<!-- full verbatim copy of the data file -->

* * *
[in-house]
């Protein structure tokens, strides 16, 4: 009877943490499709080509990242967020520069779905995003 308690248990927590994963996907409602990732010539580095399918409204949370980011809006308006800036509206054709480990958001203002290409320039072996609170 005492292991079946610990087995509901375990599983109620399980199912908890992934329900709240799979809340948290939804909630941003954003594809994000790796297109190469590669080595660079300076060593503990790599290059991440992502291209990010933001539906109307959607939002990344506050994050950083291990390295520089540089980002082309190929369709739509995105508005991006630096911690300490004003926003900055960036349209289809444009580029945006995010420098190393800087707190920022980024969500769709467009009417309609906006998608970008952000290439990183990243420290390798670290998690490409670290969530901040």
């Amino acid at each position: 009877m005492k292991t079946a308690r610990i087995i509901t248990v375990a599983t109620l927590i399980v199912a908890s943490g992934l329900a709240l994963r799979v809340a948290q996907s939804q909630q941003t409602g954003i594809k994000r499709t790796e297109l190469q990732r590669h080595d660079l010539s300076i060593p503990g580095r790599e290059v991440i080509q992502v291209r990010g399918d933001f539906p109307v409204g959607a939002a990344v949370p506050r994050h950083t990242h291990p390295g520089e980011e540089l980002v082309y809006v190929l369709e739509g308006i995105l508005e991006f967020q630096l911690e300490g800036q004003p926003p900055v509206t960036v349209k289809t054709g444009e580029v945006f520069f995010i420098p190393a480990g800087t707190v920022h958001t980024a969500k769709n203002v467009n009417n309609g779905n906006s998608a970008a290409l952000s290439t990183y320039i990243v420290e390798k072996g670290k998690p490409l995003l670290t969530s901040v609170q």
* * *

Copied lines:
[in-house]
């Protein structure tokens, strides 16, 4: 009877943490499709080509990242967020520069779905995003 308690248990927590994963996907409602990732010539580095399918409204949370980011809006308006800036509206054709480990958001203002290409320039072996609170 005492292991079946610990087995509901375990599983109620399980199912908890992934329900709240799979809340948290939804909630941003954003594809994000790796297109190469590669080595660079300076060593503990790599290059991440992502291209990010933001539906109307959607939002990344506050994050950083291990390295520089540089980002082309190929369709739509995105508005991006630096911690300490004003926003900055960036349209289809444009580029945006995010420098190393800087707190920022980024969500769709467009009417309609906006998608970008952000290439990183990243420290390798670290998690490409670290969530901040």
């Amino acid at each position: 009877m005492k292991t079946a308690r610990i087995i509901t248990v375990a599983t109620l927590i399980v199912a908890s943490g992934l329900a709240l994963r799979v809340a948290q996907s939804q909630q941003t409602g954003i594809k994000r499709t790796e297109l190469q990732r590669h080595d660079l010539s300076i060593p503990g580095r790599e290059v991440i080509q992502v291209r990010g399918d933001f539906p109307v409204g959607a939002a990344v949370p506050r994050h950083t990242h291990p390295g520089e980011e540089l980002v082309y809006v190929l369709e739509g308006i995105l508005e991006f967020q630096l911690e300490g800036q004003p926003p900055v509206t960036v349209k289809t054709g444009e580029v945006f520069f995010i420098p190393a480990g800087t707190v920022h958001t980024a969500k769709n203002v467009n009417n309609g779905n906006s998608a970008a290409l952000s290439t990183y320039i990243v420290e390798k072996g670290k998690p490409l995003l670290t969530s901040v609170q």